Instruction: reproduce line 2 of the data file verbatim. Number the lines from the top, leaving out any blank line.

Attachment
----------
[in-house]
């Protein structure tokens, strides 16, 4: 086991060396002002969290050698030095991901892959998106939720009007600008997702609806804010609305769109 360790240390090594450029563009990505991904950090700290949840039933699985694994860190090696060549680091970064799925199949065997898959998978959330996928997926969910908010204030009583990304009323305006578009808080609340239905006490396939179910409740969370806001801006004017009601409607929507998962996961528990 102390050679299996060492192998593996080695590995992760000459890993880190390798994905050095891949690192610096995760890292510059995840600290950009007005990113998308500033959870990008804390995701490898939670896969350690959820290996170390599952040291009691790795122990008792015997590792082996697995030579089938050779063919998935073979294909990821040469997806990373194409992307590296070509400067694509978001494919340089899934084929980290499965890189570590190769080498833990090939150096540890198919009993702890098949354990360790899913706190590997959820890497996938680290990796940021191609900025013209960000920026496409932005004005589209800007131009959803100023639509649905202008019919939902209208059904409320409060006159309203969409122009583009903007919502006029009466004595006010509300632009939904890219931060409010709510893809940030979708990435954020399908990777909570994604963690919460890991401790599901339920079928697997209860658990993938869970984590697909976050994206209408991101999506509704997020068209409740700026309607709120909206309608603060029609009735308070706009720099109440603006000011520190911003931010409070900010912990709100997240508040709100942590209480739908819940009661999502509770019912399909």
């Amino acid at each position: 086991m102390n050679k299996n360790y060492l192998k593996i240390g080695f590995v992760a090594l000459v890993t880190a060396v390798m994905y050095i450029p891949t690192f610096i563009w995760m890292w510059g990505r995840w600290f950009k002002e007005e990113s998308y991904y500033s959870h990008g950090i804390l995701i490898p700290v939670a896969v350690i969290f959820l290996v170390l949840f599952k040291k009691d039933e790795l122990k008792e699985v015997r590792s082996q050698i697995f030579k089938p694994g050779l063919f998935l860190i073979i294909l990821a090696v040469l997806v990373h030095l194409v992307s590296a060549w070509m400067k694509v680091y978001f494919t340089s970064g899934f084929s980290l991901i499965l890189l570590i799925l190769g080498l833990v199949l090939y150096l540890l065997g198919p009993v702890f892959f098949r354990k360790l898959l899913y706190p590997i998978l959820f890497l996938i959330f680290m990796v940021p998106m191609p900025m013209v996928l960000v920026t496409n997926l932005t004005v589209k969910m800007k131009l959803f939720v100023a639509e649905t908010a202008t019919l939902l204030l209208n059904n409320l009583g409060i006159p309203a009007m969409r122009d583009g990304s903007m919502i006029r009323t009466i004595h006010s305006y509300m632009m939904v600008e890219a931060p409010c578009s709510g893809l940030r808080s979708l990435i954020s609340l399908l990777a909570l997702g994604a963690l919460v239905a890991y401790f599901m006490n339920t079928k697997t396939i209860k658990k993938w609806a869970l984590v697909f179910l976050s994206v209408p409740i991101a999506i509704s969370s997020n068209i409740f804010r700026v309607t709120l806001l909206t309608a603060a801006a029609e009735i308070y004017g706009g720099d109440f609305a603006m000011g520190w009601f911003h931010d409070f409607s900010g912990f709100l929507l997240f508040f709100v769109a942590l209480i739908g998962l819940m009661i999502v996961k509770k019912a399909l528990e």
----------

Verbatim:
């Protein structure tokens, strides 16, 4: 086991060396002002969290050698030095991901892959998106939720009007600008997702609806804010609305769109 360790240390090594450029563009990505991904950090700290949840039933699985694994860190090696060549680091970064799925199949065997898959998978959330996928997926969910908010204030009583990304009323305006578009808080609340239905006490396939179910409740969370806001801006004017009601409607929507998962996961528990 102390050679299996060492192998593996080695590995992760000459890993880190390798994905050095891949690192610096995760890292510059995840600290950009007005990113998308500033959870990008804390995701490898939670896969350690959820290996170390599952040291009691790795122990008792015997590792082996697995030579089938050779063919998935073979294909990821040469997806990373194409992307590296070509400067694509978001494919340089899934084929980290499965890189570590190769080498833990090939150096540890198919009993702890098949354990360790899913706190590997959820890497996938680290990796940021191609900025013209960000920026496409932005004005589209800007131009959803100023639509649905202008019919939902209208059904409320409060006159309203969409122009583009903007919502006029009466004595006010509300632009939904890219931060409010709510893809940030979708990435954020399908990777909570994604963690919460890991401790599901339920079928697997209860658990993938869970984590697909976050994206209408991101999506509704997020068209409740700026309607709120909206309608603060029609009735308070706009720099109440603006000011520190911003931010409070900010912990709100997240508040709100942590209480739908819940009661999502509770019912399909």